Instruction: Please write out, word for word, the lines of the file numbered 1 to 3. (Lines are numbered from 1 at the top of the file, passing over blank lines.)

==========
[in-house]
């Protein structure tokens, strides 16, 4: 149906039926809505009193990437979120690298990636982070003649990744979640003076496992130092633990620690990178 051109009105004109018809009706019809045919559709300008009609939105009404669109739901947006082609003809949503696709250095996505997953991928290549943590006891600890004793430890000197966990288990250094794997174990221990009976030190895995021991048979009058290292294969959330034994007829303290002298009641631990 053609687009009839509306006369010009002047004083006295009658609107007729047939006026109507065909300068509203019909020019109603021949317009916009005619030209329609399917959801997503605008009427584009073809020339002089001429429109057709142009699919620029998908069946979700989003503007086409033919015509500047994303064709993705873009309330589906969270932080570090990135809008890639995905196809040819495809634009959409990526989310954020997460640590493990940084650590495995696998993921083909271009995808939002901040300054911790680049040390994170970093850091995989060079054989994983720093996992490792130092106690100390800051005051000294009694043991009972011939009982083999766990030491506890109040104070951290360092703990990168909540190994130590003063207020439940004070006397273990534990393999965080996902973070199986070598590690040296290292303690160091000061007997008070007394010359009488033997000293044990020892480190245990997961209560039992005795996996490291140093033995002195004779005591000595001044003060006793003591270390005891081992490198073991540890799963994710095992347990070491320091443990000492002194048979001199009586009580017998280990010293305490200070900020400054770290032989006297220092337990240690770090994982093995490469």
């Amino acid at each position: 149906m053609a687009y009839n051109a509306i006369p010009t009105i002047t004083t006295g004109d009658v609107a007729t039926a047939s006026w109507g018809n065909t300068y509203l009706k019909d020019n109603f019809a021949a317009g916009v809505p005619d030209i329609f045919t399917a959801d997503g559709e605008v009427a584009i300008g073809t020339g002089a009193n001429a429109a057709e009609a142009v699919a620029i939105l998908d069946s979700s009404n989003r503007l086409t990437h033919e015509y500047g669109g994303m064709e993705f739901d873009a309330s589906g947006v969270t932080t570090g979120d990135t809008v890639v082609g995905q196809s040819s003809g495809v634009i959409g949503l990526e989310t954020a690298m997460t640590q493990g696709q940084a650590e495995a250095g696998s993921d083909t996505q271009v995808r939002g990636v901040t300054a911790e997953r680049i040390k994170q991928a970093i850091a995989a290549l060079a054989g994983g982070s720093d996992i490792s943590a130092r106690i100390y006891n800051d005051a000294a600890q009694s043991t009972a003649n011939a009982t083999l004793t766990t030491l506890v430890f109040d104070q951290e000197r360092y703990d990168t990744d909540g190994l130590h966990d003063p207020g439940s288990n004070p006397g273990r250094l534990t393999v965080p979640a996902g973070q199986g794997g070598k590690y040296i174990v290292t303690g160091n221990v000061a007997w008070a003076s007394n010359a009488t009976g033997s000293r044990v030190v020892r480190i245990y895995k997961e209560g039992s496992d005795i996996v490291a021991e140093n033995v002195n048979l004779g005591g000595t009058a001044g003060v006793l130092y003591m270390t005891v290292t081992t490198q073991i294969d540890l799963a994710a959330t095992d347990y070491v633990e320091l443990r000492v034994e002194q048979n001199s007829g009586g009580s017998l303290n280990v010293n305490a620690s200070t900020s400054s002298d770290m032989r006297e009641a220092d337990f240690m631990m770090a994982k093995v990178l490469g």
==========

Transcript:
[in-house]
């Protein structure tokens, strides 16, 4: 149906039926809505009193990437979120690298990636982070003649990744979640003076496992130092633990620690990178 051109009105004109018809009706019809045919559709300008009609939105009404669109739901947006082609003809949503696709250095996505997953991928290549943590006891600890004793430890000197966990288990250094794997174990221990009976030190895995021991048979009058290292294969959330034994007829303290002298009641631990 053609687009009839509306006369010009002047004083006295009658609107007729047939006026109507065909300068509203019909020019109603021949317009916009005619030209329609399917959801997503605008009427584009073809020339002089001429429109057709142009699919620029998908069946979700989003503007086409033919015509500047994303064709993705873009309330589906969270932080570090990135809008890639995905196809040819495809634009959409990526989310954020997460640590493990940084650590495995696998993921083909271009995808939002901040300054911790680049040390994170970093850091995989060079054989994983720093996992490792130092106690100390800051005051000294009694043991009972011939009982083999766990030491506890109040104070951290360092703990990168909540190994130590003063207020439940004070006397273990534990393999965080996902973070199986070598590690040296290292303690160091000061007997008070007394010359009488033997000293044990020892480190245990997961209560039992005795996996490291140093033995002195004779005591000595001044003060006793003591270390005891081992490198073991540890799963994710095992347990070491320091443990000492002194048979001199009586009580017998280990010293305490200070900020400054770290032989006297220092337990240690770090994982093995490469």
């Amino acid at each position: 149906m053609a687009y009839n051109a509306i006369p010009t009105i002047t004083t006295g004109d009658v609107a007729t039926a047939s006026w109507g018809n065909t300068y509203l009706k019909d020019n109603f019809a021949a317009g916009v809505p005619d030209i329609f045919t399917a959801d997503g559709e605008v009427a584009i300008g073809t020339g002089a009193n001429a429109a057709e009609a142009v699919a620029i939105l998908d069946s979700s009404n989003r503007l086409t990437h033919e015509y500047g669109g994303m064709e993705f739901d873009a309330s589906g947006v969270t932080t570090g979120d990135t809008v890639v082609g995905q196809s040819s003809g495809v634009i959409g949503l990526e989310t954020a690298m997460t640590q493990g696709q940084a650590e495995a250095g696998s993921d083909t996505q271009v995808r939002g990636v901040t300054a911790e997953r680049i040390k994170q991928a970093i850091a995989a290549l060079a054989g994983g982070s720093d996992i490792s943590a130092r106690i100390y006891n800051d005051a000294a600890q009694s043991t009972a003649n011939a009982t083999l004793t766990t030491l506890v430890f109040d104070q951290e000197r360092y703990d990168t990744d909540g190994l130590h966990d003063p207020g439940s288990n004070p006397g273990r250094l534990t393999v965080p979640a996902g973070q199986g794997g070598k590690y040296i174990v290292t303690g160091n221990v000061a007997w008070a003076s007394n010359a009488t009976g033997s000293r044990v030190v020892r480190i245990y895995k997961e209560g039992s496992d005795i996996v490291a021991e140093n033995v002195n048979l004779g005591g000595t009058a001044g003060v006793l130092y003591m270390t005891v290292t081992t490198q073991i294969d540890l799963a994710a959330t095992d347990y070491v633990e320091l443990r000492v034994e002194q048979n001199s007829g009586g009580s017998l303290n280990v010293n305490a620690s200070t900020s400054s002298d770290m032989r006297e009641a220092d337990f240690m631990m770090a994982k093995v990178l490469g």